The West

Vale free-flowing Niall
Niall Lucy. Picture: Supplied

Niall Lucy was more than a friend to me, he was a fellow creator, and one I admired deeply. His was the best mind of a generation and a mind that lent itself to social causes, with an intensely unselfish and razor-sharp politics of scrutiny in which he held powerbrokers and the socially conservative to task.

Niall was a literary political thinker whose investigations of the media, of the individual in the realm of the public, of the implications and costs that come with language used in the media in particular, led him to groundbreaking investigations of literary texts, music, television and performance. He was a breaker of constraints and tireless activist of the postmodern.

With McKenzie Wark and others, he formed the vanguard of what I would term "the scrutineers" and "bratpack" of brilliance who have revolutionised the way we understand the impact of media, the internet, social media, and "speech" on our lives.

Niall's work on the philosopher Jacques Derrida is unique and will remain of importance as long as Derrida himself is read. Niall was able to articulate and share complex literary theory with practitioners and novices alike, typically impassioned and generous. His love of music and understanding of the motivations behind rock and punk, new wave and alternative, and everything in popular music - inside and outside of it - was known by all his friends, listeners to his segment on ABC radio, readers of album liner-notes, and musos themselves.

A champion of Dave McComb and the Triffids, and numerous other bands, Niall will be missed as one able to interpret and translate the compulsion to make music and its impact on subcultures and broader cultural movements.

Niall was a generous and committed collaborator in research and creative projects. He co-edited and co-wrote works with various writers and thinkers over the years, including Steve Mickler, Chris Coughran and Rob Briggs. I had the good fortune to work on a number of books with Niall.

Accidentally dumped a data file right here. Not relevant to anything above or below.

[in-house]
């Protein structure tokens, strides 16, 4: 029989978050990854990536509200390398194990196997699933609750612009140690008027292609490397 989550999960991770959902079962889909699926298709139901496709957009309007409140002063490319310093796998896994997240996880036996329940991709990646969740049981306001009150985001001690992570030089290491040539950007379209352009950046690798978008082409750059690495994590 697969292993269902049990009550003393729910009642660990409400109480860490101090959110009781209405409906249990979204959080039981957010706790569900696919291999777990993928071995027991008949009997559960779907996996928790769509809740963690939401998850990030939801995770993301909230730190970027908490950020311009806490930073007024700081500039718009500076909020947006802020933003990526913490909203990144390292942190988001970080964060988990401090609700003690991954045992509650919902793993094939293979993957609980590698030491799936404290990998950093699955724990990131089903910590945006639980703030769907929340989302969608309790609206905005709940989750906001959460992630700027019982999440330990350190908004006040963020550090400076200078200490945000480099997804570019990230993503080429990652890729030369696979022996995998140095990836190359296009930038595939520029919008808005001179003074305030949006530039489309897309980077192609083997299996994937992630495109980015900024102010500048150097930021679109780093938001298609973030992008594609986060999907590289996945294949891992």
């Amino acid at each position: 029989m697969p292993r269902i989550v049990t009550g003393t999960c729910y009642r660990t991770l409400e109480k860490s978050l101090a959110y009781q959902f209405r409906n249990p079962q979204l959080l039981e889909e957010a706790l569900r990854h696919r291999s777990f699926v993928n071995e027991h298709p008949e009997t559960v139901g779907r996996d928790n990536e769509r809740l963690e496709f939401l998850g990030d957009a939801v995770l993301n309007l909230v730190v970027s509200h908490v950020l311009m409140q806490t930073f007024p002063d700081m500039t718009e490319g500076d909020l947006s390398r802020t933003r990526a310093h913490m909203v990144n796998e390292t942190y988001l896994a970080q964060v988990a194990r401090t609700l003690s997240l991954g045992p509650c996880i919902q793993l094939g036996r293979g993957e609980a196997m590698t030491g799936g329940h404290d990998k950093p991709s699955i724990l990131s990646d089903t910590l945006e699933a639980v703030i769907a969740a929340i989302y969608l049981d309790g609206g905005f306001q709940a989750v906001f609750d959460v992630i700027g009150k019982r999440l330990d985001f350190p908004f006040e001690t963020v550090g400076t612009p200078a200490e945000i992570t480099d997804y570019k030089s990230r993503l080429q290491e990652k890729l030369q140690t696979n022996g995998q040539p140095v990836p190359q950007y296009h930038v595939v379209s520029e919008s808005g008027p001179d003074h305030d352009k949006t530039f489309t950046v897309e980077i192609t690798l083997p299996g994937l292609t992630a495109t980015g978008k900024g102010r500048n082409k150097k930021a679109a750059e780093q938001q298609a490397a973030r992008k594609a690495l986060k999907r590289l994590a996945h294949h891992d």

His far-reaching intellect and incredible creativity took him from editing texts to writing them, for subjects as diverse (and similar in their way) as the bushranger Moondyne Joe and stunning insights into the motivations and complexities of detournement. Niall was a facilitator of other people's creativity, and a generator of creative energy in himself. There are works still in the pipeline that will continue to astonish readers, from a cultural theorist who goes everywhere; a believer in education, liberty and freedom of belief. He would never hesitate to make himself vulnerable in the cause of someone under siege. I know, because he stood up for me at times when it would have been equally brave simply to remain silent. But he wouldn't and couldn't.

I could never have asked for a better friend. More gregarious than I am, when Niall worked out I was something of a hermit he found a way to respect that, and we developed a dynamic that served us well over the years. Funny thing is, my partner Tracy Ryan knew Niall for years before I did, and would often say to me "You've got to meet Niall Lucy, you'd really hit it off". I knew his work and respected it, and knew of his genius, but nothing prepared me for when I first met him at Murdoch University. We walked and talked and walked and talked. It sparked and grew from there.

When he married the wonderful and super-smart Sam Stevenson, I had the good fortune to write and read a poem for their nuptials in Fremantle (though I reckon the best poem of the evening was Niall's sister comedian Judith Lucy's superbly witty speech!).

Now I am writing a poem after his death. An elegy. In swapping emails with him during his last weeks, I said I was working on poems for him: he was a constant in my thoughts and that is the only way I really know how to communicate. Now it's his elegy.

When we were working on the Moondyne Joe book, we'd meet at the Wendouree Tea Rooms in Toodyay, which Niall called "our office". As Toodyay was pivotal to the psyche of Moondyne Joe, we mainly met there. It was a good space to be.

An urban man, Niall enjoyed the drives into the country. He listened to great music on the way up. We talked about the Triffids, Nick Cave, Dom Mariani and my interest in Sonic Youth. And Bon Scott. Niall was a massive fan of Scott's. They were similar in some ways, though Niall would laugh at me for saying so.

But Niall, dressed in black with the best head of hair I've ever seen, was the best frontman in the literary world. He sang his texts brilliantly but with a cool panache. He was witty, sharp, generous and tough if he found something poorly considered or exploitative.

He was no friend of the right-wing demagogues who plague Australian airwaves and would speak out on any injustices as they occurred. He lived and wrote in real-time.

At Niall and Sam's wedding, not only were some of the finest musos from Perth playing, but so were Niall and Sam's kids in their own band. They were stunning and transfixed their audience. Music may well have been Niall's greatest love after his family. He could write about music and about its effects on the world-at- large . . . his prose was exquisite and he was one of those people who could shape an essay as if it were a poem.

So, Niall, farewell, mate. You were professor of critical theory at Curtin University, philosopher, cultural critic and activist, a friend to music, a poet, and a bloody good bloke. Vale.

The West Australian

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